19.01.2017 § Leave a comment
I recently visited the mill where Brentano’s pattern Equinox is woven. Accompanying me during the visit was Senior Designer Aaron Mensik and National Sales Manager Jeff Frank. Located in a rural city of New Jersey, it was drizzling and damp when we arrived at the entrance of the warehouse style building. At the opposite side of the doors – a forest stood tall – damp with sparse yellow and orange leaves still dangling on branches. The fall color of the foliage brightened the grey sky and the metal siding.
To much surprise, when we walked in a pleasant display of Brentano fabrics greeted us. We later found out that one employee in particular prepared the fabric display for our arrival. I very much appreciated the Mills effort to make us feel welcomed.
We first visited the Jacquard weaving room. Within the one room, approximately 60 looms were weaving at the same time. We could hardly hear our guide explaining the weaving procedures. We saw many beautiful fabrics being woven, including one of Brentano’s best sellers, Equinox. Equinox is woven on a very fine, dense, nylon warp. Fine for the purpose of color clarity , dense for the purpose of defined rendering, and nylon for performance level abrasion.
It was such a joy to see our fabric being woven on the loom. As you can tell from our facial expressions in the photos – pure happiness.
The trip was educational, so besides observing the fabrics on the loom, we toured all departments such as design, CAD for weaving, yarn control, winding, warping, final inspection of the goods, etc.
It was near 2:00 pm when we finished the tour and said our goodbyes. While we were waiting for our ride, I noticed in the vestibule window a beautiful pattern forming from the condensation. Maybe it will one day become a fabric pattern.
07.09.2016 § Leave a comment
I have always admired the serenity and pureness of nature. As soon as my husband and I were finished with our schooling, we immediately moved to the quiet, spacious suburbia; never understanding ones desire to move to the big city. Many years and experiences later, my perception of city life began to shift and eventually (to my surprise) began to influence my work as a designer.
On one particular sales trip to Manhattan, I walked…a lot. While traveling amongst the noisy hustle and bustle of traffic, I stumbled upon a little wild flower rooted next to a wrought iron gate. The graceful flower was rising from a crack in the concrete, pushing its way toward the clear blue sky. The juxtaposition of the cement, the wrought iron and the plant created a texture that brought a smile to my face for the rest of the day. The peaceful experience made the echoes from city streets dissipate; leaving only the beautiful composition in my memory. From that day forward, I gained a different perspective of the urban environment and the magnificence held within it.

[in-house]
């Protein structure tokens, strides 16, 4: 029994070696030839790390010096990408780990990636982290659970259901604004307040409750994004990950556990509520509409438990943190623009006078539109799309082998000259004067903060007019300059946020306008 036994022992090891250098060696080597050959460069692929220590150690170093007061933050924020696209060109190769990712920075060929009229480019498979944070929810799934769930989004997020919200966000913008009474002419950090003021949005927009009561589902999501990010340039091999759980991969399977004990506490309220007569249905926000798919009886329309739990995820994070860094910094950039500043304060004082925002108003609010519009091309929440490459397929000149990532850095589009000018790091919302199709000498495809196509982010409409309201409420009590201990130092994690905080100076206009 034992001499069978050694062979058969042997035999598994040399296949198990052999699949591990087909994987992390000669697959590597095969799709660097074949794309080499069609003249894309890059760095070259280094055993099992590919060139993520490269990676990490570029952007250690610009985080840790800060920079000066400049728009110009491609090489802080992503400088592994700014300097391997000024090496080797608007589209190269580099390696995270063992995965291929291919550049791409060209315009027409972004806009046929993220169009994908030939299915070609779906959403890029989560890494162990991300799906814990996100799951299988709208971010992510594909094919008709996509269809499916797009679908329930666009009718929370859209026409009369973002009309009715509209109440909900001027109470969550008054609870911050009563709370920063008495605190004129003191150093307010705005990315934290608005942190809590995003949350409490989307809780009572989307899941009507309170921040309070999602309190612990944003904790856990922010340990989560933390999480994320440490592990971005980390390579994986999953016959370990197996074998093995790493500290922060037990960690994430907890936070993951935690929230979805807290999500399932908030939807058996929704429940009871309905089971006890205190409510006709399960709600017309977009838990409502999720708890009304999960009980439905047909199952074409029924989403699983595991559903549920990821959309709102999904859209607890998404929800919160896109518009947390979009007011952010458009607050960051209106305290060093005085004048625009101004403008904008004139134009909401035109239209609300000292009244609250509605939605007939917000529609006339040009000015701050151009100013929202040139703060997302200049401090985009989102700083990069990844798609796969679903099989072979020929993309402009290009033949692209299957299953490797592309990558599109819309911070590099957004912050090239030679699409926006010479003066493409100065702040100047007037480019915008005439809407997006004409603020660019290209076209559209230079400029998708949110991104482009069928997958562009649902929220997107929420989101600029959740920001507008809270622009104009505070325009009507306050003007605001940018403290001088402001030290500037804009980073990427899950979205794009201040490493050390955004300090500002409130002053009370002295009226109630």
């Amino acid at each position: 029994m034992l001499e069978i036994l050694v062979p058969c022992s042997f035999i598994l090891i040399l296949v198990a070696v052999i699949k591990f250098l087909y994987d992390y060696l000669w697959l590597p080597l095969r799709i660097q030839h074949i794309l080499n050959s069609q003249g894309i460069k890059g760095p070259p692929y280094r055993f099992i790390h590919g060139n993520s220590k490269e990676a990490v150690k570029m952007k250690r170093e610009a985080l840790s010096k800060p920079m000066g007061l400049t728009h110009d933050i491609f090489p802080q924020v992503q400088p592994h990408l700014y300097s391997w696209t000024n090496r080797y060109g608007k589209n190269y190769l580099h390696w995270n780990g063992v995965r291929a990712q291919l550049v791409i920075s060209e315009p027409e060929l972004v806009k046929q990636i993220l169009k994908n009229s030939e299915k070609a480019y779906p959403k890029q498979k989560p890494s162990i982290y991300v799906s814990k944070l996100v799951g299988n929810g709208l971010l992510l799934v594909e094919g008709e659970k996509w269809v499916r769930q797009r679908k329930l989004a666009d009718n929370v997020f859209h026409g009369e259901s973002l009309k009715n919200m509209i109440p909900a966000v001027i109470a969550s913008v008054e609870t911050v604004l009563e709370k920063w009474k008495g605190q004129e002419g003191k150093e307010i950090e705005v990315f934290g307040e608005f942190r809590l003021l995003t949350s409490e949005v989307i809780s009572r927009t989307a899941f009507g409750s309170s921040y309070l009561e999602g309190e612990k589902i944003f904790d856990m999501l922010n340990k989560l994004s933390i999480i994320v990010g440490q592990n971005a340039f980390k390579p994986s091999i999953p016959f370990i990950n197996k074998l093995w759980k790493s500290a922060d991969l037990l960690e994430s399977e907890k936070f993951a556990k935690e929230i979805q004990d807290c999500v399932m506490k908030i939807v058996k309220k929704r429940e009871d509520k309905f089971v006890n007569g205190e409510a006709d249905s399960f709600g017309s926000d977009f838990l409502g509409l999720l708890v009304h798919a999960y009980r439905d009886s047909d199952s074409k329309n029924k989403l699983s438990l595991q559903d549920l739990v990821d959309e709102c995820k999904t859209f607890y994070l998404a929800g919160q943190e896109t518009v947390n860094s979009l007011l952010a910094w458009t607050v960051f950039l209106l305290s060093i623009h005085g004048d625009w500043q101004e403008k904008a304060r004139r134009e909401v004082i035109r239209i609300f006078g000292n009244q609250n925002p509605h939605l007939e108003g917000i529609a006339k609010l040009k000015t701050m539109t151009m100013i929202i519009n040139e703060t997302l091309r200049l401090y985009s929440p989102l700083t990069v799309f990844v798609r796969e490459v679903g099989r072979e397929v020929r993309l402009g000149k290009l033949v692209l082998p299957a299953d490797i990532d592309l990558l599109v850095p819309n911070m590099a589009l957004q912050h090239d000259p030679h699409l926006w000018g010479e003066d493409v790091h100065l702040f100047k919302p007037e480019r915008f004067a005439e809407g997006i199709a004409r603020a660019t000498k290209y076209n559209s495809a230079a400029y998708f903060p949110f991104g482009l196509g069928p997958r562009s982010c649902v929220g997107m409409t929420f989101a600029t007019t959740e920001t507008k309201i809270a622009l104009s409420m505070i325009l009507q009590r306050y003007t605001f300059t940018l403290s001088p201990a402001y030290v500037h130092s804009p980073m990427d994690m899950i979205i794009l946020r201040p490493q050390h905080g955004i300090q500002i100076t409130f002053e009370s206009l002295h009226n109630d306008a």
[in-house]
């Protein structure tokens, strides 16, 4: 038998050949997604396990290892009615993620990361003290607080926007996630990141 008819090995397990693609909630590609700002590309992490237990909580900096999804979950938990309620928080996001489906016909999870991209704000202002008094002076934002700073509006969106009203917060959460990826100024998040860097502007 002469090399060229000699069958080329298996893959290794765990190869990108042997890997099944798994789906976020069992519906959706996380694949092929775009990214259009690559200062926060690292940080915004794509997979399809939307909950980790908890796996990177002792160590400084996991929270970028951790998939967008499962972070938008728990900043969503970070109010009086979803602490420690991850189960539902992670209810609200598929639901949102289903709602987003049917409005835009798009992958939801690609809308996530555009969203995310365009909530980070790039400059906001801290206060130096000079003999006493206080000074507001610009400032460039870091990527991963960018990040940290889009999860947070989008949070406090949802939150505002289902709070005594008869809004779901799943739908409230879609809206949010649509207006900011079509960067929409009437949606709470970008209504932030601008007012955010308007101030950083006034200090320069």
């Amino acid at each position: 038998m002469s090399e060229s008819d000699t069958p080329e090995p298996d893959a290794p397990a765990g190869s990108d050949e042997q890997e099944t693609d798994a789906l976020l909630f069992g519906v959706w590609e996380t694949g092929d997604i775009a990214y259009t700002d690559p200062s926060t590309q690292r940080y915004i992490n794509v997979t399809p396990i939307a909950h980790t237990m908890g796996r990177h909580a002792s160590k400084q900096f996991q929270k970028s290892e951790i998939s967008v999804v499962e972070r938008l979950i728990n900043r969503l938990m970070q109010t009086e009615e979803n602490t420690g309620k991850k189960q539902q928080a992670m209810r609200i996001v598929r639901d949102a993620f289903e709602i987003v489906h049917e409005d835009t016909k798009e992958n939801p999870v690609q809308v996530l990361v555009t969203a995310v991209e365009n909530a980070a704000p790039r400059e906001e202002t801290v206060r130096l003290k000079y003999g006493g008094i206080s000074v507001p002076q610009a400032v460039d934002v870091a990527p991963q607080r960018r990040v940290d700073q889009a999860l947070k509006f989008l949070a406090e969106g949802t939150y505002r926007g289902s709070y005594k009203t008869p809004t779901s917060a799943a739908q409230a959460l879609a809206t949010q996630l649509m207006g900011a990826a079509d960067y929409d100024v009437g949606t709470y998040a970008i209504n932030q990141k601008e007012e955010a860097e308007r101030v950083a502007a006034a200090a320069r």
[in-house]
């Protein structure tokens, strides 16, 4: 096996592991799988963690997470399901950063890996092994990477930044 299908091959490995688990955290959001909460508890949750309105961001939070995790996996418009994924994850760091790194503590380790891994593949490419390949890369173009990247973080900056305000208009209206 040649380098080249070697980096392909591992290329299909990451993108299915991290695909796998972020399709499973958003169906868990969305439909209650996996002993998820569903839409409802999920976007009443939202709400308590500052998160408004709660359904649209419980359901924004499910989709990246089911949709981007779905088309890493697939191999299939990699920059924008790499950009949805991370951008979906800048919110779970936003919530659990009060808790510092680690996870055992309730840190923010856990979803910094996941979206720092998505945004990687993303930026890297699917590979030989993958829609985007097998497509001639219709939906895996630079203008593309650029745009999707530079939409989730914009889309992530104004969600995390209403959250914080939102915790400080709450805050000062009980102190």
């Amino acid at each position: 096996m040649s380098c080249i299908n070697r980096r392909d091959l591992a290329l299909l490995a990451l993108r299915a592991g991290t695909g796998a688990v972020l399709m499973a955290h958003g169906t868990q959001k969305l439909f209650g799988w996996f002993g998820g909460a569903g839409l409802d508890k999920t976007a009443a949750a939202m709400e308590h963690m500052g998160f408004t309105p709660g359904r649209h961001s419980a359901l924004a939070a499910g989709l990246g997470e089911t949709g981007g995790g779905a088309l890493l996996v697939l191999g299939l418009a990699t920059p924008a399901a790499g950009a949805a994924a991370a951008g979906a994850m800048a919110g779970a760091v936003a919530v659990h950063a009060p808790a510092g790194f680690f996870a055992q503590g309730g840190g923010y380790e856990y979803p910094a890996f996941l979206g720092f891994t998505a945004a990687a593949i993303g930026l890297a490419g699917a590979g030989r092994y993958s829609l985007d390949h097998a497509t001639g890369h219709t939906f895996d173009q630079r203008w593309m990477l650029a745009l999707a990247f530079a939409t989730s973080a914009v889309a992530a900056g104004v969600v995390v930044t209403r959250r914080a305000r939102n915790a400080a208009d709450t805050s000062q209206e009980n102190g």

Then I began to travel. I was able to travel longer and more freely after my obligations of parenthood and elderly care were fulfilled. I discovered the joy of experiencing different cities, architecture, bridges, public transportation, vegetation, people, as well as cultures from around the world. I took photos, doodled, sketched, took notes, and made plans to enjoy outings with friends from different cities. I now fully understand the attraction society has to live within a metropolis.
Drawing inspiration from the energy and graphics of the urban landscape, the 18 new patterns in the fall 2016 Cityscape collection depict my experiences from the eccentric life of the big city.
04.02.2016 § Leave a comment
The spring 2016 Cornerstone collection, originally named to follow our 25th anniversary, turned out to have much more significance. The past fiscal year our business grew in great strides while we continuously create a name for ourselves in the industry. The moral of the entire company is unfolding a promising future in both business strategy and performance.
For the first time in Brentano’s history we are introducing a catalog of our new fabric Gem, showcasing all 39 designer colorways. Gem is a velvet I am particularly proud of in the spring collection; proud of its luxurious colors, wonderful qualities and reasonable price point. Gem 4250